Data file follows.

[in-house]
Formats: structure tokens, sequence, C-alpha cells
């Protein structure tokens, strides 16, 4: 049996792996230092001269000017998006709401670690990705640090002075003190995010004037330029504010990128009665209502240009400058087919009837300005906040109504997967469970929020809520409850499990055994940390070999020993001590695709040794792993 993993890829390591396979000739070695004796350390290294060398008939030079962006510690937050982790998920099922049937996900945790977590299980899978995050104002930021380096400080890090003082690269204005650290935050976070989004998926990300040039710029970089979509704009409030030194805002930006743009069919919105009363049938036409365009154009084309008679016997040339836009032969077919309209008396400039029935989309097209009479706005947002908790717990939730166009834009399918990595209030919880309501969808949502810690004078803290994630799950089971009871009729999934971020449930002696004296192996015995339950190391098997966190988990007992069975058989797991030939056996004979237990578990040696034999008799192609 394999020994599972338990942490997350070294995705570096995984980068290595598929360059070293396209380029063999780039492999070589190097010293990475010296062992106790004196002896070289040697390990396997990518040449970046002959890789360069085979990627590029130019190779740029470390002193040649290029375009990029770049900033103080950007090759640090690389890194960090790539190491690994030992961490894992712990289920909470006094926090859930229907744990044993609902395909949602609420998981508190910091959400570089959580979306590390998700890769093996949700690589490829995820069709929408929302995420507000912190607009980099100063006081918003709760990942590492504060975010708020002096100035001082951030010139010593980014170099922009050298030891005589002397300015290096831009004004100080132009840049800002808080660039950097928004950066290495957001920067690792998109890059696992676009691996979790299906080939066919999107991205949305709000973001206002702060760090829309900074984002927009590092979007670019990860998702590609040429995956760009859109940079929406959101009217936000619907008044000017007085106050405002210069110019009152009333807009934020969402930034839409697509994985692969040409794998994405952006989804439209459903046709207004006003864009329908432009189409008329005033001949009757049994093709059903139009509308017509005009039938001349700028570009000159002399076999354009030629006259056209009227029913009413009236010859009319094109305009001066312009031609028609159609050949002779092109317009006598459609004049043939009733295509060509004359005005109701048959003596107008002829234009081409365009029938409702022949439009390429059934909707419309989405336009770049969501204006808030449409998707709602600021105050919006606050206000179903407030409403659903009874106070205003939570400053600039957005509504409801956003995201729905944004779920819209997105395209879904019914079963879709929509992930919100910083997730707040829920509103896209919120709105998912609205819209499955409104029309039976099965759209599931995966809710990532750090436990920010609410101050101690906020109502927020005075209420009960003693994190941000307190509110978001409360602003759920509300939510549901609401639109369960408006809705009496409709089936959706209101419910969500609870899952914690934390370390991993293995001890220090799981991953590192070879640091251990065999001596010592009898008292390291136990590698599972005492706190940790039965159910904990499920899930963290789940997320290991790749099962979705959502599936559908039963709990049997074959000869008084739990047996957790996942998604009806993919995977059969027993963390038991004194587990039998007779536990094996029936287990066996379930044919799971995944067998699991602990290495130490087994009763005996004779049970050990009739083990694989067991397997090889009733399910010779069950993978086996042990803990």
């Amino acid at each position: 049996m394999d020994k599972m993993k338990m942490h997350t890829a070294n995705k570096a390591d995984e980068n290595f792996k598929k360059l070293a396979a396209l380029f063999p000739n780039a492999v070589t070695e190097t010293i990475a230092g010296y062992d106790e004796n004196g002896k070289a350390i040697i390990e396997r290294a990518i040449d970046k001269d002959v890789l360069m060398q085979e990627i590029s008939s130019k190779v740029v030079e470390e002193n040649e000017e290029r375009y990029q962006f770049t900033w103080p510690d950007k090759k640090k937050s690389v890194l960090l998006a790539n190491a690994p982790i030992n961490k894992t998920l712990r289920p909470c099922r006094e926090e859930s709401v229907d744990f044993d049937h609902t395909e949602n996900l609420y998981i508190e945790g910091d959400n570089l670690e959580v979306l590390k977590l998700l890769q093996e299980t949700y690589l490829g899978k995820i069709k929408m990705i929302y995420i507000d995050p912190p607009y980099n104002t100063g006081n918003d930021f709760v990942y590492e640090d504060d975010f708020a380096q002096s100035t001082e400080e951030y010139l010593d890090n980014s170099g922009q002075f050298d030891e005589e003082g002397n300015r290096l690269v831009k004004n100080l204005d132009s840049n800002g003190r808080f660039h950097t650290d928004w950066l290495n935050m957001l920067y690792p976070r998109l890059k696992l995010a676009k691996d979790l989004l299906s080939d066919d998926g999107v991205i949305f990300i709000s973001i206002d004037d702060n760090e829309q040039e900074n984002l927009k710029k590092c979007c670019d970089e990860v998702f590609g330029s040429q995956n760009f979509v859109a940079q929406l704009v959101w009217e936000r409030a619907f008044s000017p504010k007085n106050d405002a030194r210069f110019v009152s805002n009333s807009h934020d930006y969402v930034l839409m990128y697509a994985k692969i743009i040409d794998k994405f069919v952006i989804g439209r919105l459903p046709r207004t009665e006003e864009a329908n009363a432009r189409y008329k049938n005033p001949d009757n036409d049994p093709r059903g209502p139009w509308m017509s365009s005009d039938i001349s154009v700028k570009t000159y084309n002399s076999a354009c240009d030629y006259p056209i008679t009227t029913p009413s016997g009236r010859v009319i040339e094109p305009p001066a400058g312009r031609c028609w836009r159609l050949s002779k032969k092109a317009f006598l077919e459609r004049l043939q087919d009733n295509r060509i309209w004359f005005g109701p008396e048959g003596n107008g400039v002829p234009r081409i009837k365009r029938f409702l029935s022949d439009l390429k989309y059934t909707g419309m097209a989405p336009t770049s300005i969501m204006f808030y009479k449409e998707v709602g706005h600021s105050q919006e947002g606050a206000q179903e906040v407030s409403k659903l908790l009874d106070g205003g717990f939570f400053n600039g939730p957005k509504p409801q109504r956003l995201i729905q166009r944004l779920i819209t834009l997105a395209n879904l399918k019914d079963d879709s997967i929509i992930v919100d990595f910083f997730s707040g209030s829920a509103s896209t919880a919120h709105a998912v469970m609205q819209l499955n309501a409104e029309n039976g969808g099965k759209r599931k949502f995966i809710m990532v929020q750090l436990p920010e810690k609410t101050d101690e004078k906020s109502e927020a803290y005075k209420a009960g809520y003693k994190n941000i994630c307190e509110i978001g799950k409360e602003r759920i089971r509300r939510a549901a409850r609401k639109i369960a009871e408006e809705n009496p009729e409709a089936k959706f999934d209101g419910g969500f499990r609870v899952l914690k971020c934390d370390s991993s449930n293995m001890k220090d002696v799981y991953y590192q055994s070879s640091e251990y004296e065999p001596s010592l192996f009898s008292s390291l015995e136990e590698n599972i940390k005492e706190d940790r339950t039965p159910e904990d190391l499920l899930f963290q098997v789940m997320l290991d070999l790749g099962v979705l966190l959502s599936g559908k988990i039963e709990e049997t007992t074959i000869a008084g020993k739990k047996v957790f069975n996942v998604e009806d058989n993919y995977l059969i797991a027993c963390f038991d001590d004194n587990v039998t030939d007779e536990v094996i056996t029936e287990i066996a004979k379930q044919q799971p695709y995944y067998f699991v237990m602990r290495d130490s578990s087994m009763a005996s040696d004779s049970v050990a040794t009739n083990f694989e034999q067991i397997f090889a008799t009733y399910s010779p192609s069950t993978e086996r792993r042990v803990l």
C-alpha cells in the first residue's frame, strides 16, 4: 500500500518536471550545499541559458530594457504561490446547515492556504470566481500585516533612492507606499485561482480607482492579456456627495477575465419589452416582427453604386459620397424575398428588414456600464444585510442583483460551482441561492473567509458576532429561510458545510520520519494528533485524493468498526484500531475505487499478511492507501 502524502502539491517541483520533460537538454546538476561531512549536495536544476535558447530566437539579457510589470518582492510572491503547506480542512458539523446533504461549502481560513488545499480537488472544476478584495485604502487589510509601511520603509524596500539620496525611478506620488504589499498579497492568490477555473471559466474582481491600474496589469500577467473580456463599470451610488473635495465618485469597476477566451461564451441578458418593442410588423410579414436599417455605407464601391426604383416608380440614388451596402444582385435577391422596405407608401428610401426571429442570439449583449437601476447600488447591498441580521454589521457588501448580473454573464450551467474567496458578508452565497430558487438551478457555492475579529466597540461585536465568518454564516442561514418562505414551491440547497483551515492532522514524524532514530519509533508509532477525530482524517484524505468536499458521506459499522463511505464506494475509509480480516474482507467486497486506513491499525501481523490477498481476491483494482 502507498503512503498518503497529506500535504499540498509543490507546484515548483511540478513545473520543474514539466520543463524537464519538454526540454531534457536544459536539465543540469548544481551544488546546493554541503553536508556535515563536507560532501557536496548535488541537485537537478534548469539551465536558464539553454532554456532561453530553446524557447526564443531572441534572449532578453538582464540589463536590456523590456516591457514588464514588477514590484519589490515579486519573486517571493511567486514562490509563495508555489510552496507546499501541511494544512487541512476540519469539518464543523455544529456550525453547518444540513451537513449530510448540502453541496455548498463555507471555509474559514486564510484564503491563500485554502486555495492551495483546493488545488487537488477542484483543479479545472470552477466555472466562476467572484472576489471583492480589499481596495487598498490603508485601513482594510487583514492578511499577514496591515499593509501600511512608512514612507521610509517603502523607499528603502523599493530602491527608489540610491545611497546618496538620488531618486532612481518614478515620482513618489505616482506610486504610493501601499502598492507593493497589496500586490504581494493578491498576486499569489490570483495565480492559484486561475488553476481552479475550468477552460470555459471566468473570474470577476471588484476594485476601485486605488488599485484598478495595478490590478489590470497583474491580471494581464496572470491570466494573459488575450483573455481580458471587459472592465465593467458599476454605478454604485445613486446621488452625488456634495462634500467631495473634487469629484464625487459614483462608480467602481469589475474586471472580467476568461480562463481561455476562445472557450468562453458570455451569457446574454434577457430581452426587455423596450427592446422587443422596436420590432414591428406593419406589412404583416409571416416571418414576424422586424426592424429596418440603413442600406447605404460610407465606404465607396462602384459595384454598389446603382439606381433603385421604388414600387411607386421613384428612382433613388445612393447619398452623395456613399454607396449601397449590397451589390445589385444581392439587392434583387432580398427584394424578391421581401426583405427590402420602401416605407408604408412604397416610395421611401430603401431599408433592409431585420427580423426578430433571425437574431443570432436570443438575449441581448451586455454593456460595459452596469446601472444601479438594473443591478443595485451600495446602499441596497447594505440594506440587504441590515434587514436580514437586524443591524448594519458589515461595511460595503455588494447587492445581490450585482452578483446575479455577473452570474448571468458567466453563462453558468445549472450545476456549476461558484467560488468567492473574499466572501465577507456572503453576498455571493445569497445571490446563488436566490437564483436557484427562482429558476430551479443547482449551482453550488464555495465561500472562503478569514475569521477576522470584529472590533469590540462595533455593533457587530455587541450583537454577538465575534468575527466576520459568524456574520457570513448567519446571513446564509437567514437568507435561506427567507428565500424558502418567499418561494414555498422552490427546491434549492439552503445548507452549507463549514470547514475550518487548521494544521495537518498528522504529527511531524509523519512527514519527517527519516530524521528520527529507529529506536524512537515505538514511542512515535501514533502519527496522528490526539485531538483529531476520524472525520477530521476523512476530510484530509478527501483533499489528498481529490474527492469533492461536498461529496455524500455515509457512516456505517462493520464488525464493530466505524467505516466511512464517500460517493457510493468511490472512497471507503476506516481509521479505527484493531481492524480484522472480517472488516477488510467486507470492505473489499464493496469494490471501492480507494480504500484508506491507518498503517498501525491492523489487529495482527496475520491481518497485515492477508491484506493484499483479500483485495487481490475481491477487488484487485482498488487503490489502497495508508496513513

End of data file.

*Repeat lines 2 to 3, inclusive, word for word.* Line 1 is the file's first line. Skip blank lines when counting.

Formats: structure tokens, sequence, C-alpha cells
């Protein structure tokens, strides 16, 4: 049996792996230092001269000017998006709401670690990705640090002075003190995010004037330029504010990128009665209502240009400058087919009837300005906040109504997967469970929020809520409850499990055994940390070999020993001590695709040794792993 993993890829390591396979000739070695004796350390290294060398008939030079962006510690937050982790998920099922049937996900945790977590299980899978995050104002930021380096400080890090003082690269204005650290935050976070989004998926990300040039710029970089979509704009409030030194805002930006743009069919919105009363049938036409365009154009084309008679016997040339836009032969077919309209008396400039029935989309097209009479706005947002908790717990939730166009834009399918990595209030919880309501969808949502810690004078803290994630799950089971009871009729999934971020449930002696004296192996015995339950190391098997966190988990007992069975058989797991030939056996004979237990578990040696034999008799192609 394999020994599972338990942490997350070294995705570096995984980068290595598929360059070293396209380029063999780039492999070589190097010293990475010296062992106790004196002896070289040697390990396997990518040449970046002959890789360069085979990627590029130019190779740029470390002193040649290029375009990029770049900033103080950007090759640090690389890194960090790539190491690994030992961490894992712990289920909470006094926090859930229907744990044993609902395909949602609420998981508190910091959400570089959580979306590390998700890769093996949700690589490829995820069709929408929302995420507000912190607009980099100063006081918003709760990942590492504060975010708020002096100035001082951030010139010593980014170099922009050298030891005589002397300015290096831009004004100080132009840049800002808080660039950097928004950066290495957001920067690792998109890059696992676009691996979790299906080939066919999107991205949305709000973001206002702060760090829309900074984002927009590092979007670019990860998702590609040429995956760009859109940079929406959101009217936000619907008044000017007085106050405002210069110019009152009333807009934020969402930034839409697509994985692969040409794998994405952006989804439209459903046709207004006003864009329908432009189409008329005033001949009757049994093709059903139009509308017509005009039938001349700028570009000159002399076999354009030629006259056209009227029913009413009236010859009319094109305009001066312009031609028609159609050949002779092109317009006598459609004049043939009733295509060509004359005005109701048959003596107008002829234009081409365009029938409702022949439009390429059934909707419309989405336009770049969501204006808030449409998707709602600021105050919006606050206000179903407030409403659903009874106070205003939570400053600039957005509504409801956003995201729905944004779920819209997105395209879904019914079963879709929509992930919100910083997730707040829920509103896209919120709105998912609205819209499955409104029309039976099965759209599931995966809710990532750090436990920010609410101050101690906020109502927020005075209420009960003693994190941000307190509110978001409360602003759920509300939510549901609401639109369960408006809705009496409709089936959706209101419910969500609870899952914690934390370390991993293995001890220090799981991953590192070879640091251990065999001596010592009898008292390291136990590698599972005492706190940790039965159910904990499920899930963290789940997320290991790749099962979705959502599936559908039963709990049997074959000869008084739990047996957790996942998604009806993919995977059969027993963390038991004194587990039998007779536990094996029936287990066996379930044919799971995944067998699991602990290495130490087994009763005996004779049970050990009739083990694989067991397997090889009733399910010779069950993978086996042990803990």